Forbes: Volkswagen Battery Partner Northvolt Snaps Up Cuberg And Aims For 1000Wh/l

The Volkswagen Group is chasing unprecedented electric-vehicle (EV) energy density and range by 2025 after its Swedish battery cell partner snapped up the US cell research company, Cuberg.

This article orignally appeared in Forbes.

Michael Taylor – The Volkswagen Group is chasing unprecedented electric-vehicle (EV) energy density and range by 2025 after its Swedish battery cell partner snapped up the US cell research company, Cuberg, today.

Northvolt, which is 20% owed by the Volkswagen Group, announced today that it had nabbed the Stanford University battery cell spinoff to help it reach its mass-production target of 1000Wh/liter of energy density by 2025.

It already claims a 70% improvement over lithium-ion batteries in aviation applications.

The acquisition means Northvolt, which also supplies its cells to BMW, Scania, ABB, Siemens, Vattenfall and Vestas, now has a new research center in Silicon Valley as well as Sweden on its way to heavy- and medium-truck cell supply, as well as automotive use.

Northvolt insisted Cuberg’s technology would rapidly boost energy density and could be scaled up because it can be manufactured within existing lithium-ion production systems.

“The Cuberg team has shown exceptional ability to develop world-class technology, proven results and an outstanding customer base in a lean and efficient organization,” Northvolt founder and CEO Peter Carlsson said.

“Combining these strengths with the capabilities and technology of Northvolt allows us to make significant improvements in both performance and safety while driving down cost even further for next-generation battery cells.

“This is critical for accelerating the shift to fully electric vehicles and responding to the needs of the leading automotive companies within a relevant time frame.”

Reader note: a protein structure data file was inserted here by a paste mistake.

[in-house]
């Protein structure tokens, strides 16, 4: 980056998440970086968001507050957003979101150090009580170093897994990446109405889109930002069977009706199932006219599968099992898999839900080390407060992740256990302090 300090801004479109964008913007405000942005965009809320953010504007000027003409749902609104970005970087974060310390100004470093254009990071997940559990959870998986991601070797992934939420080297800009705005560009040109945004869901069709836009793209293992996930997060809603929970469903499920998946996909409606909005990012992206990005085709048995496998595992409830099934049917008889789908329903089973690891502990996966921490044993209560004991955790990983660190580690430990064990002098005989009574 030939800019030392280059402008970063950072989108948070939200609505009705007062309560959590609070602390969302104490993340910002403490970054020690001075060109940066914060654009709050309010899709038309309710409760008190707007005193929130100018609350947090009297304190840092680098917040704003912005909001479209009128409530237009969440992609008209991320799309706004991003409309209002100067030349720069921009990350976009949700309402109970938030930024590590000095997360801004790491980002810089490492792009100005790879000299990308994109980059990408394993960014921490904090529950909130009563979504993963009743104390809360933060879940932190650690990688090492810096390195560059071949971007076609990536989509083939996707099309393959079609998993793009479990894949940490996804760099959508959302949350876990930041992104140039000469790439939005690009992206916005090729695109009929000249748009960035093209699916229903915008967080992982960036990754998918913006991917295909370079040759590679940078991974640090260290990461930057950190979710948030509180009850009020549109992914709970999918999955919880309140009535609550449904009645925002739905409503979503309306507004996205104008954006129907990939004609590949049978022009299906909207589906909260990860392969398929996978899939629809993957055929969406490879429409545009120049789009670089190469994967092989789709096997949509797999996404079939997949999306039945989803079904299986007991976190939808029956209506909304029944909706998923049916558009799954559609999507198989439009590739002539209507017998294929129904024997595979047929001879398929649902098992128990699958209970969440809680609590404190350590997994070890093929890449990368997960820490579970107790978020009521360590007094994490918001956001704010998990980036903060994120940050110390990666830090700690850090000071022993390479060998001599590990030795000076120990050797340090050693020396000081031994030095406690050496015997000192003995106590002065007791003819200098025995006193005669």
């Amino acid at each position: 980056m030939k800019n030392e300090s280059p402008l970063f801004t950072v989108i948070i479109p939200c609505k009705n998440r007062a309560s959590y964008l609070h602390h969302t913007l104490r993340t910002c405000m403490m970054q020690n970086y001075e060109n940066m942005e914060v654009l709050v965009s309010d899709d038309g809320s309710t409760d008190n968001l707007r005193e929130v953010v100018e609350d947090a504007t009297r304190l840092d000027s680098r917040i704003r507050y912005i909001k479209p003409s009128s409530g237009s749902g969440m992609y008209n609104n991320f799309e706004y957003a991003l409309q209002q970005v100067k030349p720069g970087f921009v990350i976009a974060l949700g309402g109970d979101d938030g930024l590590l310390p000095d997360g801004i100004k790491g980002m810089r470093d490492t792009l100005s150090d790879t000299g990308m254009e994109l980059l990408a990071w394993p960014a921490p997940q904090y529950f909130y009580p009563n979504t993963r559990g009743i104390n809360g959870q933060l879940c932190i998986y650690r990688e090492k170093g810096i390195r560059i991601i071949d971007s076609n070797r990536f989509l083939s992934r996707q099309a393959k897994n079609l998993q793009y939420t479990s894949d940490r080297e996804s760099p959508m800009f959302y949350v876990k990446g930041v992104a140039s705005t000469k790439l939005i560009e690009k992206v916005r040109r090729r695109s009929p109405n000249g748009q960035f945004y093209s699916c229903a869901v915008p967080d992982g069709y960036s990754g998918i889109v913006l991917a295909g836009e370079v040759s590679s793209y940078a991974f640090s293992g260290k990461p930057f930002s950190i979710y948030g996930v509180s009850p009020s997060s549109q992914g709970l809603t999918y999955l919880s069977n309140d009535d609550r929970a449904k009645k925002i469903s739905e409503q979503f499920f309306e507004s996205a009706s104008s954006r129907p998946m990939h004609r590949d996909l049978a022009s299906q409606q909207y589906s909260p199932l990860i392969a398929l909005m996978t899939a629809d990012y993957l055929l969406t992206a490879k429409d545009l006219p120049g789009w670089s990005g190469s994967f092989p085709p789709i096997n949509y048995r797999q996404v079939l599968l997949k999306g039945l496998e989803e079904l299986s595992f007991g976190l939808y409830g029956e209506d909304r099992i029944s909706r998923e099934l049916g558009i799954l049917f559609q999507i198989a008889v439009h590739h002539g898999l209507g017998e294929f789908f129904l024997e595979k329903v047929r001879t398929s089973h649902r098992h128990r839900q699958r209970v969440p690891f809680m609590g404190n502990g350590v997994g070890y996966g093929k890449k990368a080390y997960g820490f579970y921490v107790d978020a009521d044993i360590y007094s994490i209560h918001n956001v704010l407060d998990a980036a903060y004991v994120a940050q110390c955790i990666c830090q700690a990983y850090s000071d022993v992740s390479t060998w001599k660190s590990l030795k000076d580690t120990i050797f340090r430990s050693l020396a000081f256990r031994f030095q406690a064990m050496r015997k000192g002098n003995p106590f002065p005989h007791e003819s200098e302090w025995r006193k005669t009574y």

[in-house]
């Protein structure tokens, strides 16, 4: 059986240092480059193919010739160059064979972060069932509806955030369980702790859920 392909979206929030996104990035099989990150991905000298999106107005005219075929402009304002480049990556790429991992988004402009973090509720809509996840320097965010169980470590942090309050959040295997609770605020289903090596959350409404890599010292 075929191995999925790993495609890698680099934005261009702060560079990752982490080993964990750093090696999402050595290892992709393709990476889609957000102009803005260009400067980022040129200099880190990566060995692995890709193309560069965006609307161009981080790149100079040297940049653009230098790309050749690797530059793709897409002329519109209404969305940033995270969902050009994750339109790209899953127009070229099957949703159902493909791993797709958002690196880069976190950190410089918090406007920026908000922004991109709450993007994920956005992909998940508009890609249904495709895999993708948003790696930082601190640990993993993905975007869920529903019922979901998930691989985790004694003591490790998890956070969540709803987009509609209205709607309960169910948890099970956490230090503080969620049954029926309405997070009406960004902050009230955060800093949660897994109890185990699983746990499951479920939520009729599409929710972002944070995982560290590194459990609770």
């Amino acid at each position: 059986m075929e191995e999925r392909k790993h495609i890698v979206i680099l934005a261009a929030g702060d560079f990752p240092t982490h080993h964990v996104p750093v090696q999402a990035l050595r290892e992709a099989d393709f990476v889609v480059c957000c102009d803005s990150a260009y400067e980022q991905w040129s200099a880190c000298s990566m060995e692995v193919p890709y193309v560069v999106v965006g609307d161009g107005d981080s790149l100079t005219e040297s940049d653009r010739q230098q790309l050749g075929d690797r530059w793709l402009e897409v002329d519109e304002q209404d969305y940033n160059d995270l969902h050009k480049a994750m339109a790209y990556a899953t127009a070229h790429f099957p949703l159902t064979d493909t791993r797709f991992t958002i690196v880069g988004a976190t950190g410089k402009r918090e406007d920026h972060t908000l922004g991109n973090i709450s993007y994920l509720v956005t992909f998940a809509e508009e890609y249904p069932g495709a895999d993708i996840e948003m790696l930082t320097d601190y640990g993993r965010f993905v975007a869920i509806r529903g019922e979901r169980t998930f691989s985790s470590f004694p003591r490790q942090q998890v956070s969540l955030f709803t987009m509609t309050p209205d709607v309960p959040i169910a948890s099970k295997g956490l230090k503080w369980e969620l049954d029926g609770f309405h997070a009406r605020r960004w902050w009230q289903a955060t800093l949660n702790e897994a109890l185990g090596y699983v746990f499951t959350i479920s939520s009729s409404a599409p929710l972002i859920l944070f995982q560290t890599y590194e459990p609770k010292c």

Cuberg was spun out from Stanford in 2015 to commercialize its cell breakthroughs, which use a revolutionary liquid electrolyte with a lithium-metal anode.

It’s not the only possible path to long-range batteries for the Volkswagen Group, though, because it owns a big chunk of another US university spin-off, Quantumscape, and aims to leverage its technology in production cars to “approach” 1000Wh/liter by 2024.

It is believed by Volkswagen insiders that the first production car to benefit from the Quantumscape solid-state technology will be the Trinity Project cars, including the Audi Artemis project and the Volkswagen “Trinity”.

Cuberg already has Boeing, Ampaire and VoltAero as customers, and it is also financially backed by Boeing, the California Energy Commission, the US Department of Energy and the TomKat Center at Stanford.

“We are very excited to join forces with Northvolt to build the future of clean energy together,” Cuberg Co-Founder and CEO Richard Wang said.

"Northvolt brings incredible technology and manufacturing capabilities that will accelerate the commercialization and adoption of our lithium metal technology. Their deep engineering experience and bold spirit perfectly complement Cuberg’s own culture of rapid innovation.”

Northvolt itself is backed by Goldman Sachs as well as Volkswagen, and aims to produce the cleanest, most environmentally friendly battery cells on the planet from its gigafactories in Sweden and Germany.

Carlsson had a stint as Tesla’s Chief Purchasing Officer, working closely with Elon Musk in battery development, then he went on to found Northvolt, whose mission statement is to have a “minimal carbon footprint and the highest ambitions for recycling to enable the European transition to renewable energy.”